In addition to conventional IT audits, the National Audit Office of Finland (NAOF) also conducts performance audits targeted at ICT and digitalization. In their present form, performance audits with the ICT and digitalization perspective date back to 2006, when the NAOF recruited the first performance auditor specialized in audits of this field. Before this, the NAOF had carried out a few performance audits targeted at IT projects.
The number of personnel at the NAOF has equalled approximately 150 person-years. The maximum number of performance auditors focused on ICT and digitalization-related topics that have been simultaneously employed by the NAOF has been five. Both an applicable doctor's degree and certifications in auditing (e.g. CISA) have been considered assets in the recruitments.
However, instead of formal qualifications, the NAOF has emphasized the auditor's practical experience in ICT and digitalization and interest in developing their own and the entire agency's competence in audits related to these topics. The NAOF has succeeded quite well in recruiting top experts, but the employee turnover has been higher than usual among auditors in this field. This is, nevertheless, also typical with other professions in ICT and digitalization.
The topics of ICT and digitalization-related performance audits have been varied. Audits have been targeted at both central government and regional development projects. Typical topics have included procurement of IT systems by government agencies and centralization of central government ICT services. In this millennium, central government ICT services have been organized in increasingly large entities. During the years, the NAOF has conducted several audits where the functionality of the service centre model has been assessed from several perspectives.
Certain “eternal themes” have come up in the performance audits conducted in recent years – regardless of the topic. They include at least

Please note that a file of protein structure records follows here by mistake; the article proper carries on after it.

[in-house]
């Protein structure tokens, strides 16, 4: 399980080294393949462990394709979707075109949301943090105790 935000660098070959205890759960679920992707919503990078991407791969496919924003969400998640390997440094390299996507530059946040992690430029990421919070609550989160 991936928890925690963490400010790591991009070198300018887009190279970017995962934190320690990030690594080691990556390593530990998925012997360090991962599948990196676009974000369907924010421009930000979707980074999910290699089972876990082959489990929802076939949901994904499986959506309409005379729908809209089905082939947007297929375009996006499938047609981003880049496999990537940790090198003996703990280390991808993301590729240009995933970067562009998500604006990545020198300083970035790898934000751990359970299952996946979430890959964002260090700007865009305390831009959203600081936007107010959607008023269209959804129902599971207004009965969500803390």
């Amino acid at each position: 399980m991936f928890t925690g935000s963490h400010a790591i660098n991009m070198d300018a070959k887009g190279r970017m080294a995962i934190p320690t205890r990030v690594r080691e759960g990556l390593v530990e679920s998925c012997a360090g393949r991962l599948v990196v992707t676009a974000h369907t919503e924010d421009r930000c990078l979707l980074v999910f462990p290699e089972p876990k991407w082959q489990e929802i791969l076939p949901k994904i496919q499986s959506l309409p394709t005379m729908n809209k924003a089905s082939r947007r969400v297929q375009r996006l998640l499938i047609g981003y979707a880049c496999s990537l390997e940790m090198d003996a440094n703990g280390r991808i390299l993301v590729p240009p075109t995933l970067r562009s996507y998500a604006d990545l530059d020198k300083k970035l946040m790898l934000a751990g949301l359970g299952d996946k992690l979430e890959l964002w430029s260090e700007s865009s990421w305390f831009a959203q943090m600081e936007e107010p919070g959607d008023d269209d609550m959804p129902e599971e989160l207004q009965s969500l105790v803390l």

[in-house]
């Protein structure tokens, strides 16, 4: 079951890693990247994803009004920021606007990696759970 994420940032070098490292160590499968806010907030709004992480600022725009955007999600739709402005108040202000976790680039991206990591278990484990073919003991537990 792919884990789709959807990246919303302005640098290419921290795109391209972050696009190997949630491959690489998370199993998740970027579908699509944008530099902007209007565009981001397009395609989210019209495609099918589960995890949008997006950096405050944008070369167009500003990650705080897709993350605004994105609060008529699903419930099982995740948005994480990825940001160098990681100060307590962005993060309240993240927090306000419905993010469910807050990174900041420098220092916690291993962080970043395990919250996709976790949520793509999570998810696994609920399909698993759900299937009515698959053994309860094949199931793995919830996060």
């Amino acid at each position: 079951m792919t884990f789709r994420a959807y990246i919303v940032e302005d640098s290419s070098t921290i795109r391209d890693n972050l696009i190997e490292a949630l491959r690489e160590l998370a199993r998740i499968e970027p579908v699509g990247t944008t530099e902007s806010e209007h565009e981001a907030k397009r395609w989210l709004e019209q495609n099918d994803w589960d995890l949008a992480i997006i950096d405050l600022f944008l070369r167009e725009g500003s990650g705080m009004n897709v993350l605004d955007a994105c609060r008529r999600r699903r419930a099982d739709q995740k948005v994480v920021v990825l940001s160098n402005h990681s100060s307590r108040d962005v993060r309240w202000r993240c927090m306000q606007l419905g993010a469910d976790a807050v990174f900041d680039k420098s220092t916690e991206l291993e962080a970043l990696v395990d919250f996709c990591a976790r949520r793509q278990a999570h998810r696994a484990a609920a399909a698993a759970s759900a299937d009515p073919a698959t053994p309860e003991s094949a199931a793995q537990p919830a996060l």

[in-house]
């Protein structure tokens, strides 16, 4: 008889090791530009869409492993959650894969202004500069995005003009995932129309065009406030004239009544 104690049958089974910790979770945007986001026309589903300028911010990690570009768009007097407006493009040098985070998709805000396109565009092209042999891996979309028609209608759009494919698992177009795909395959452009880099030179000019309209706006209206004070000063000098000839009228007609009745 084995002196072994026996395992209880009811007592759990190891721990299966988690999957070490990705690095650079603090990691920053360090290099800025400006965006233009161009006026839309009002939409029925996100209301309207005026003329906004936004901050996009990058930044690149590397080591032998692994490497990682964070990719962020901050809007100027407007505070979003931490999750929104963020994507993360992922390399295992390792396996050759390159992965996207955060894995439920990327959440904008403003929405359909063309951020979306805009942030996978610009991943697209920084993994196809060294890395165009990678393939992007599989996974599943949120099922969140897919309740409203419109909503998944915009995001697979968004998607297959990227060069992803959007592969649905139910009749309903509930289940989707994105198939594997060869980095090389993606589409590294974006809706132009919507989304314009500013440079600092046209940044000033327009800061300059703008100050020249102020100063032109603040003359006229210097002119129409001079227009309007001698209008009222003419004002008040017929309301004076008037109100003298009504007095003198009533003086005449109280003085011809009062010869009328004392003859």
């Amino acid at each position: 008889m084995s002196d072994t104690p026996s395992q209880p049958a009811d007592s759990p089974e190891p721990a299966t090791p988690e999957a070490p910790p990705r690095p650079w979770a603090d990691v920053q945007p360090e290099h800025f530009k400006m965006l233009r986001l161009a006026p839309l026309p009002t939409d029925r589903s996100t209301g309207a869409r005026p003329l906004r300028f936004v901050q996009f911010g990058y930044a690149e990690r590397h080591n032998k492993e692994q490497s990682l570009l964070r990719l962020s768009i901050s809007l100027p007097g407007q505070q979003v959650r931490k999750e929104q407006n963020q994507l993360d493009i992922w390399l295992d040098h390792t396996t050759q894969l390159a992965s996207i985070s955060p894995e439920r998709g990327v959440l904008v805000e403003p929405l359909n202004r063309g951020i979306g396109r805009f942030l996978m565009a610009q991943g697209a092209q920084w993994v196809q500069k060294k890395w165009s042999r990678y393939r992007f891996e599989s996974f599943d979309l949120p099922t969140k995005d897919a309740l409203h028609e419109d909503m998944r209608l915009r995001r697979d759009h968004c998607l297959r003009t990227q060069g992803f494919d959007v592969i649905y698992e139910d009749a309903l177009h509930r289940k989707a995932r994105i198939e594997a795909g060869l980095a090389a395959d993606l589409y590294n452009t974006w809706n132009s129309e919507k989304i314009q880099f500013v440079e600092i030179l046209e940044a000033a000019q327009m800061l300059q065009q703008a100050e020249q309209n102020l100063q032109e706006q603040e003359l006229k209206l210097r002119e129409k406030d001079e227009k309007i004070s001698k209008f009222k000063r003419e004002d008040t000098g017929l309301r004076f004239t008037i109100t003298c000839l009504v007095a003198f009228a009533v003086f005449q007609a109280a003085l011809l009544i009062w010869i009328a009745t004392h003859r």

- problems with the strategic steering of digitalization
- insufficient interoperability and overall architecture of information systems
- prolonged initial difficulties of the service centre model
- defects in the assessment of the total costs of purchases and the lifecycle of systems
- cyber security.
Audits related to ICT and digitalization have encouraged the public administration to take action. Legislative amendments have been made, for example, to enhance the interoperability of general government information systems and the smoothness of electronic transactions by both citizens and enterprises.
Society and general government do not operate without information systems. The fast technological development keeps offering new opportunities to increase the efficiency of public administration and improve the digital services it provides. At the same time, the problems and risks related to the digitalization of services and the utilization of ICT are becoming more diverse and more difficult to solve.
The challenge that Supreme Audit Institutions will be facing in the next few years is how to integrate the ICT and digitalization perspective more often with performance audits. Although any performance audit, in practice, could nowadays include parts related to information systems and electronic services, it is still very usual to exclude information systems and their operations from them. Performance audits could try to meet this challenge, for instance, by utilizing standard-form audit questions related to the purchase of information systems and the quality of cost estimates, for example. Even if we managed to provide a larger group of auditors with basic ICT and digitalization competence, we will still continue to need special experts in this field. To be able to retain these top experts at the NAOF, we will have to keep coming up with ideas of new and more challenging audit topics. In the future, it would be important to always identify the significance of ICT and digitalization for the audit topic and take it into account in the planning of performance audits.